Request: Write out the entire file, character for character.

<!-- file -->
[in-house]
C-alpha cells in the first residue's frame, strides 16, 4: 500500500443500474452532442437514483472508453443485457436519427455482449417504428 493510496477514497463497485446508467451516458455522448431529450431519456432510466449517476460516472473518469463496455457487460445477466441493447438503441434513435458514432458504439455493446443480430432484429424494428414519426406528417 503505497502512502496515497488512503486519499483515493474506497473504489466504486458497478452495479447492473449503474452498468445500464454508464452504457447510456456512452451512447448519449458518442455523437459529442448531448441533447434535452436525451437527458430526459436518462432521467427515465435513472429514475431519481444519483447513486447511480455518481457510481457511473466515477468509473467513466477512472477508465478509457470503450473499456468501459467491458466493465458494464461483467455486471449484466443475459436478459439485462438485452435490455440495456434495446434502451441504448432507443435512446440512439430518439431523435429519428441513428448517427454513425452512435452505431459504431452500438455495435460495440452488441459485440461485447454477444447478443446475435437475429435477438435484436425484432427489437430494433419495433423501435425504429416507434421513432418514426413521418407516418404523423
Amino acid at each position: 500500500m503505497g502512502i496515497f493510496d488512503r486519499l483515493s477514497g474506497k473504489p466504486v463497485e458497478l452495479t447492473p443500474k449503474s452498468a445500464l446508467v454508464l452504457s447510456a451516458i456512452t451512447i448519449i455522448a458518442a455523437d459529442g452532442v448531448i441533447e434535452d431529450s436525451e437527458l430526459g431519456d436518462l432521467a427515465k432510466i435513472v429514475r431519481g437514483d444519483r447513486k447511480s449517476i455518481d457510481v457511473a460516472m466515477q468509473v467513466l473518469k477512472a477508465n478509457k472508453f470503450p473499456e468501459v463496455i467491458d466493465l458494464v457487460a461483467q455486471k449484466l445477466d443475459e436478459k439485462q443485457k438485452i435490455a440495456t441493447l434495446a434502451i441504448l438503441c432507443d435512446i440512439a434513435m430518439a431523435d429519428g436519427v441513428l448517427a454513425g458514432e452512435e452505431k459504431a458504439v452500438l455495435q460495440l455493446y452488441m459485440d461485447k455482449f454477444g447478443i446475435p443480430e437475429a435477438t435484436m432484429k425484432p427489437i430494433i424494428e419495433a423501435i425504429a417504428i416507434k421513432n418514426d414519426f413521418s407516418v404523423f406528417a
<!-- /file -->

[in-house]
C-alpha cells in the first residue's frame, strides 16, 4: 500500500443500474452532442437514483472508453443485457436519427455482449417504428 493510496477514497463497485446508467451516458455522448431529450431519456432510466449517476460516472473518469463496455457487460445477466441493447438503441434513435458514432458504439455493446443480430432484429424494428414519426406528417 503505497502512502496515497488512503486519499483515493474506497473504489466504486458497478452495479447492473449503474452498468445500464454508464452504457447510456456512452451512447448519449458518442455523437459529442448531448441533447434535452436525451437527458430526459436518462432521467427515465435513472429514475431519481444519483447513486447511480455518481457510481457511473466515477468509473467513466477512472477508465478509457470503450473499456468501459467491458466493465458494464461483467455486471449484466443475459436478459439485462438485452435490455440495456434495446434502451441504448432507443435512446440512439430518439431523435429519428441513428448517427454513425452512435452505431459504431452500438455495435460495440452488441459485440461485447454477444447478443446475435437475429435477438435484436425484432427489437430494433419495433423501435425504429416507434421513432418514426413521418407516418404523423
Amino acid at each position: 500500500m503505497g502512502i496515497f493510496d488512503r486519499l483515493s477514497g474506497k473504489p466504486v463497485e458497478l452495479t447492473p443500474k449503474s452498468a445500464l446508467v454508464l452504457s447510456a451516458i456512452t451512447i448519449i455522448a458518442a455523437d459529442g452532442v448531448i441533447e434535452d431529450s436525451e437527458l430526459g431519456d436518462l432521467a427515465k432510466i435513472v429514475r431519481g437514483d444519483r447513486k447511480s449517476i455518481d457510481v457511473a460516472m466515477q468509473v467513466l473518469k477512472a477508465n478509457k472508453f470503450p473499456e468501459v463496455i467491458d466493465l458494464v457487460a461483467q455486471k449484466l445477466d443475459e436478459k439485462q443485457k438485452i435490455a440495456t441493447l434495446a434502451i441504448l438503441c432507443d435512446i440512439a434513435m430518439a431523435d429519428g436519427v441513428l448517427a454513425g458514432e452512435e452505431k459504431a458504439v452500438l455495435q460495440l455493446y452488441m459485440d461485447k455482449f454477444g447478443i446475435p443480430e437475429a435477438t435484436m432484429k425484432p427489437i430494433i424494428e419495433a423501435i425504429a417504428i416507434k421513432n418514426d414519426f413521418s407516418v404523423f406528417a